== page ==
What's driving the asset management’s top leaders?
How did today's top asset management executives get where they are, and where do they think the industry is headed?
This year, Money Management Executive recognizes five talented industry leaders who share their stories and their takes on issues that matter to the industry.
The execs discuss the products they're developing and the projects they're leading, how they give back to their communities, where asset management might be in 10 years, and the rewards and challenges they've experienced.
Jeffrey Baccash, global head of ETF solutions at BNP Paribas, tells us about the new app his team is developing, and how he shares his enthusiasm with ambitious industry newcomers.
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"Explaining the benefits and different styles of a full-time versus part-time versus executive program can help people figure out what type of program will help them best achieve their goals," Baccash says.
IndexIQ research director Kelly Ye says firms in the next decade will shift from providing products to solutions. "Products claiming to provide similar investment strategies could diverge in performance, even when they are passive in nature," she says.
Sonal Desai, CIO of Franklin Templeton's fixed-income group, notes concerns she has about the direction of asset management: "Asset managers need to be faster and smarter to make the right bets in a fast-changing external environment, while understanding and leveraging disruptive change."
TrimTabs CEO Bob Shea says, when considering the challenges he's faced throughout his years in the industry, he remembers the lessons he learned from the 2008 financial crisis when he was managing partner of AsiaSource Capital, a multi-strategy hedge fund focused on investments in China.
"Raising money in Europe and the U.S. and investing in China was an incredible experience, and our longer-term goal was to add to our team and diversify our investments throughout Asia," he recalls.
Shea adds, "2008 delivered a massive redemption blow to the still emerging Greater China hedge fund space, with 80% of assets under management leaving the market that year. Returns since inception were positive. However, I made the difficult decision to return capital to investors."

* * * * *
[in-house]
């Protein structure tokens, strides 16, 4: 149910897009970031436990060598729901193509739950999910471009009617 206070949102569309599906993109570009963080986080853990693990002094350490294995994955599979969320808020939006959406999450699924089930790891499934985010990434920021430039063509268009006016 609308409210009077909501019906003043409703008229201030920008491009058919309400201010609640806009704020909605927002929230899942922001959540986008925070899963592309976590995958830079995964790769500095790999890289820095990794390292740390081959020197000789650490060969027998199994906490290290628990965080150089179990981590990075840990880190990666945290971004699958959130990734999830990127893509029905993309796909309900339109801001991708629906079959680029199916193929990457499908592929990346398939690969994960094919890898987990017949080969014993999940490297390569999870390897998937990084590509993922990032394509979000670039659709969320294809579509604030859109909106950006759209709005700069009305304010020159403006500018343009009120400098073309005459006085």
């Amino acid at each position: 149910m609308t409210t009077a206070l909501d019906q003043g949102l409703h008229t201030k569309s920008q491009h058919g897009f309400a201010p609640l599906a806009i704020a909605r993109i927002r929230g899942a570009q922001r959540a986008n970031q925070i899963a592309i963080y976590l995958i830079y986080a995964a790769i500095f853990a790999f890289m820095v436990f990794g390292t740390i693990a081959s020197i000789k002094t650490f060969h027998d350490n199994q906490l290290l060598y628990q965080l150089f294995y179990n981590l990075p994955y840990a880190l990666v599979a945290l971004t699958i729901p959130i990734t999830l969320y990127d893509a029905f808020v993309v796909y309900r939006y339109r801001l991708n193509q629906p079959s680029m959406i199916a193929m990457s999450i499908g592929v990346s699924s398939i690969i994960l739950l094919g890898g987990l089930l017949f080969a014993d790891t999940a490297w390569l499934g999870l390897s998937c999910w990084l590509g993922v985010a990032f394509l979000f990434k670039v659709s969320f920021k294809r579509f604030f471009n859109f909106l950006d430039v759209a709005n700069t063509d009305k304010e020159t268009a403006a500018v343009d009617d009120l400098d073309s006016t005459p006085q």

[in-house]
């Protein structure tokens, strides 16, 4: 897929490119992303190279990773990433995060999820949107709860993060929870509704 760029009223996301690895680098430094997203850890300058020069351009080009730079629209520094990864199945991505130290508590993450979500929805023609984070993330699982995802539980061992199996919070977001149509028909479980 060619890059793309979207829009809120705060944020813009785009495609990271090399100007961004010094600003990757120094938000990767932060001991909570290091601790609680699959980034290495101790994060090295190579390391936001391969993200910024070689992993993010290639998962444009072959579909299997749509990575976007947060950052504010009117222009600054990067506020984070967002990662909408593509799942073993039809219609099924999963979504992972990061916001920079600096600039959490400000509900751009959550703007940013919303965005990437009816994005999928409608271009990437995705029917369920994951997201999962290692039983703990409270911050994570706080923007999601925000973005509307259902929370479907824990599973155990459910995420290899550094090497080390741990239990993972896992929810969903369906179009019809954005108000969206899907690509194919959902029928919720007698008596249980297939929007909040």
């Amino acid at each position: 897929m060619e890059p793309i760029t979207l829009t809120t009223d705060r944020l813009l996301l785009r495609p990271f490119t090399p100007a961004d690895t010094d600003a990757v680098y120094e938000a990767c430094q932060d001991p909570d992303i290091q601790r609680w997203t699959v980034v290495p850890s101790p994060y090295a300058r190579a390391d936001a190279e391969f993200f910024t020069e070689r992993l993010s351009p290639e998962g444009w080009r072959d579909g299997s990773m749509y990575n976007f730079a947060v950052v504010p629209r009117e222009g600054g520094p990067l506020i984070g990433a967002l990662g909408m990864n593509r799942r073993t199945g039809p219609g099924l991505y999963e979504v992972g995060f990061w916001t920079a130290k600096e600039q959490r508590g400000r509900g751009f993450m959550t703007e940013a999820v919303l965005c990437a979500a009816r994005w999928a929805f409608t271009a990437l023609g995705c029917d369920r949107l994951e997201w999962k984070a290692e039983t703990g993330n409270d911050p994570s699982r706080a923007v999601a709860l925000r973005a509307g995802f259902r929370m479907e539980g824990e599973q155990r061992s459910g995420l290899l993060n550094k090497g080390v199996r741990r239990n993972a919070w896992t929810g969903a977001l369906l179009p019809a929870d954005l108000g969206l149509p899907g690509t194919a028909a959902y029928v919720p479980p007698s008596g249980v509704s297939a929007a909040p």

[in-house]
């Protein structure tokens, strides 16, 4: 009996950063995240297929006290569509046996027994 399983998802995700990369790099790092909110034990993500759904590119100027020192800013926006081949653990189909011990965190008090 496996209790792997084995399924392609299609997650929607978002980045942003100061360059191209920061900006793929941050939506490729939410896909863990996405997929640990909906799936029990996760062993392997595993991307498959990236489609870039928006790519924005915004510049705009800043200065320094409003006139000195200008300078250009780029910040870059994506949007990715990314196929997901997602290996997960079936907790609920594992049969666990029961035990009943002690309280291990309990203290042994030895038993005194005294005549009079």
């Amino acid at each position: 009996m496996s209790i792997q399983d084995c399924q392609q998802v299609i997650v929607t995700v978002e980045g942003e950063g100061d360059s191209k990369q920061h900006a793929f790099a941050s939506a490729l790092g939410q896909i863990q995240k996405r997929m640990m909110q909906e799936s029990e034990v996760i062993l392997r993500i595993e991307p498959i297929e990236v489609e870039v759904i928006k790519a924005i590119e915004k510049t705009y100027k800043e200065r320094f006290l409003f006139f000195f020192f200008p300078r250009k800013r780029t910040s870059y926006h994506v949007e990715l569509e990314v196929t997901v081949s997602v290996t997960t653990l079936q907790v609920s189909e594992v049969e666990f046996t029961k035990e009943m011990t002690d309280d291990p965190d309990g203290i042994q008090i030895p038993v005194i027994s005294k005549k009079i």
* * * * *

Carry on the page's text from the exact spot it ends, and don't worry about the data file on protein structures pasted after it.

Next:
In the end, he says, he learned a valuable lesson that, while investment risk can be managed, the business risk associated with concentrated exposure to a single emerging market is too large.
Read on for more on these executive's stories and their thoughts on the state, and future, of asset management.
Director, Global Head of ETF Solutions, BNP Paribas
In his role as global head of ETF solutions at BNP Paribas, Jeffrey Baccash heads up the firm's smart passive initiative, and has been developing a new global servicing app for fund managers.
He and his team spent a year researching and designing the app. While in the development stage, they saw three key factors as driving the space: ensuring global coverage, including transparency and allowing for digital connection. In the prototype phase, they took feedback he says allowed them to better mold the platform from an asset manager's point of view.
"Our goal is to create a consistent global user experience that allows our clients to easily access their data and quickly analyze what is occurring with their funds," he says.
Baccash has been with BNP Paribas for 15 years, and in that time has been able to observe what kind of strategies work for a variety of teams. The strong teamwork involved in the app creation and other firm projects has been one of the more fulfilling aspects of his job, Baccash says.
"We have members in four different time zones, so being able to work together has to be properly planned for and monitored," he notes. "The thing that gives me the most satisfaction is when the team is performing well and you can see the high level of enthusiasm from each of the individual members who are finding ways to share their experiences and maximizing their talent."